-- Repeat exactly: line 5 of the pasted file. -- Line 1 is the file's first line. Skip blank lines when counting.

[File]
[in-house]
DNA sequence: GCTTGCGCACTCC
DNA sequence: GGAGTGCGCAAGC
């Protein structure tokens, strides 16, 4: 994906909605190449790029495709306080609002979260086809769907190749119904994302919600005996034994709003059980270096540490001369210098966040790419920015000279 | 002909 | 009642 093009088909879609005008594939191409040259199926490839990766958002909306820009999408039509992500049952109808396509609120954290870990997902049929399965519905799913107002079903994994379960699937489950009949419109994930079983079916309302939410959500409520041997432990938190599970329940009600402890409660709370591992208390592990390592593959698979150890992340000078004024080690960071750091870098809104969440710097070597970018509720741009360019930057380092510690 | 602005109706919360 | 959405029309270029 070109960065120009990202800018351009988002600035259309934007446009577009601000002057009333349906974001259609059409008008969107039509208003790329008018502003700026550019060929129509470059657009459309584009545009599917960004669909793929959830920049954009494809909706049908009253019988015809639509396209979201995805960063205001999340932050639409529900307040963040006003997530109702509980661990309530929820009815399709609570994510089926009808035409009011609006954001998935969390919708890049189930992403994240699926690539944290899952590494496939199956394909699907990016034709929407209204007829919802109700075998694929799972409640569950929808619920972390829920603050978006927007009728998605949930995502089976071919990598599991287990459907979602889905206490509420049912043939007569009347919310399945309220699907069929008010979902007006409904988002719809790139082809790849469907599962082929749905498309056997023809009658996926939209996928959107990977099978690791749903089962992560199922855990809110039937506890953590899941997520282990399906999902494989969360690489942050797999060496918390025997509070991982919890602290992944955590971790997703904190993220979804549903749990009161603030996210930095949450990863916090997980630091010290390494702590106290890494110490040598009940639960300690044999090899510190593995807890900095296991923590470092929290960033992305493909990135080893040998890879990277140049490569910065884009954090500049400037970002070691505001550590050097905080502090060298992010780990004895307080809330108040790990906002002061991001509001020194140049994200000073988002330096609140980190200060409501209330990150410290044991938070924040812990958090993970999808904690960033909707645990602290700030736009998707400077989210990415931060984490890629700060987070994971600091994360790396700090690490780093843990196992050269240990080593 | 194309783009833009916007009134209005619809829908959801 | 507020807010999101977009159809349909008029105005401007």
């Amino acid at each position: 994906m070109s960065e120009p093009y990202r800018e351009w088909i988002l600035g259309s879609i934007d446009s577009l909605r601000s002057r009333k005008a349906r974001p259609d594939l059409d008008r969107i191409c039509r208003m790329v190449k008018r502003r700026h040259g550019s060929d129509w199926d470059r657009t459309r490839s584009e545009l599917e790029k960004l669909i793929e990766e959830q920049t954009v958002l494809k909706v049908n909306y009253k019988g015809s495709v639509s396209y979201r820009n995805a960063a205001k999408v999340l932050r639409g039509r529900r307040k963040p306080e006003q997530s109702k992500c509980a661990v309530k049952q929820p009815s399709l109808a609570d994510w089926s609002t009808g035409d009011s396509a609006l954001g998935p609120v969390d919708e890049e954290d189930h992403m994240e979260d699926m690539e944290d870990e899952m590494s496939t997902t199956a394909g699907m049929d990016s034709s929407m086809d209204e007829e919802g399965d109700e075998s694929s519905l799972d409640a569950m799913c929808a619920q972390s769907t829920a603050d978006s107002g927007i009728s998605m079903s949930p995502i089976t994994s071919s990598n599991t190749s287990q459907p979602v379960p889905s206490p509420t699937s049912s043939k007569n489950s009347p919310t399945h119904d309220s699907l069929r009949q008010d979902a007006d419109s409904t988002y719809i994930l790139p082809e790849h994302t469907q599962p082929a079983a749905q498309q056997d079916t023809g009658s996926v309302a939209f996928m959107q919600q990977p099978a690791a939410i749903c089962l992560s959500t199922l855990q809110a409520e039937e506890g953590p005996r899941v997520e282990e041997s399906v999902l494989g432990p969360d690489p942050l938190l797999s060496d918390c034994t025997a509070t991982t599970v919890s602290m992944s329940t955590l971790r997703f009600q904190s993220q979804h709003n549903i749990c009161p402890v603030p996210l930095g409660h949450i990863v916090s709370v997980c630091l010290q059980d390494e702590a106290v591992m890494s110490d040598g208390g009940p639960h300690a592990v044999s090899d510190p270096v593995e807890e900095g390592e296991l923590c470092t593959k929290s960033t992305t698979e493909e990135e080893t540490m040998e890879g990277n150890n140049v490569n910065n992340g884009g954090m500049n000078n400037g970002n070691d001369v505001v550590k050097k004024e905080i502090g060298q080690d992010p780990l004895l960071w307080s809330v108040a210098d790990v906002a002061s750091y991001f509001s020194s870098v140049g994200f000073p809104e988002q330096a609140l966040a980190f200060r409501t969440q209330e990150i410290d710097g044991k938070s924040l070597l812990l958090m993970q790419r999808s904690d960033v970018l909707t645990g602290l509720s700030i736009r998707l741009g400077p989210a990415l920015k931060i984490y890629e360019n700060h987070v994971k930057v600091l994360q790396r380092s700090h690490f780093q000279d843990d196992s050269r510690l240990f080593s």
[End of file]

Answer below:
């Amino acid at each position: 994906m070109s960065e120009p093009y990202r800018e351009w088909i988002l600035g259309s879609i934007d446009s577009l909605r601000s002057r009333k005008a349906r974001p259609d594939l059409d008008r969107i191409c039509r208003m790329v190449k008018r502003r700026h040259g550019s060929d129509w199926d470059r657009t459309r490839s584009e545009l599917e790029k960004l669909i793929e990766e959830q920049t954009v958002l494809k909706v049908n909306y009253k019988g015809s495709v639509s396209y979201r820009n995805a960063a205001k999408v999340l932050r639409g039509r529900r307040k963040p306080e006003q997530s109702k992500c509980a661990v309530k049952q929820p009815s399709l109808a609570d994510w089926s609002t009808g035409d009011s396509a609006l954001g998935p609120v969390d919708e890049e954290d189930h992403m994240e979260d699926m690539e944290d870990e899952m590494s496939t997902t199956a394909g699907m049929d990016s034709s929407m086809d209204e007829e919802g399965d109700e075998s694929s519905l799972d409640a569950m799913c929808a619920q972390s769907t829920a603050d978006s107002g927007i009728s998605m079903s949930p995502i089976t994994s071919s990598n599991t190749s287990q459907p979602v379960p889905s206490p509420t699937s049912s043939k007569n489950s009347p919310t399945h119904d309220s699907l069929r009949q008010d979902a007006d419109s409904t988002y719809i994930l790139p082809e790849h994302t469907q599962p082929a079983a749905q498309q056997d079916t023809g009658s996926v309302a939209f996928m959107q919600q990977p099978a690791a939410i749903c089962l992560s959500t199922l855990q809110a409520e039937e506890g953590p005996r899941v997520e282990e041997s399906v999902l494989g432990p969360d690489p942050l938190l797999s060496d918390c034994t025997a509070t991982t599970v919890s602290m992944s329940t955590l971790r997703f009600q904190s993220q979804h709003n549903i749990c009161p402890v603030p996210l930095g409660h949450i990863v916090s709370v997980c630091l010290q059980d390494e702590a106290v591992m890494s110490d040598g208390g009940p639960h300690a592990v044999s090899d510190p270096v593995e807890e900095g390592e296991l923590c470092t593959k929290s960033t992305t698979e493909e990135e080893t540490m040998e890879g990277n150890n140049v490569n910065n992340g884009g954090m500049n000078n400037g970002n070691d001369v505001v550590k050097k004024e905080i502090g060298q080690d992010p780990l004895l960071w307080s809330v108040a210098d790990v906002a002061s750091y991001f509001s020194s870098v140049g994200f000073p809104e988002q330096a609140l966040a980190f200060r409501t969440q209330e990150i410290d710097g044991k938070s924040l070597l812990l958090m993970q790419r999808s904690d960033v970018l909707t645990g602290l509720s700030i736009r998707l741009g400077p989210a990415l920015k931060i984490y890629e360019n700060h987070v994971k930057v600091l994360q790396r380092s700090h690490f780093q000279d843990d196992s050269r510690l240990f080593s």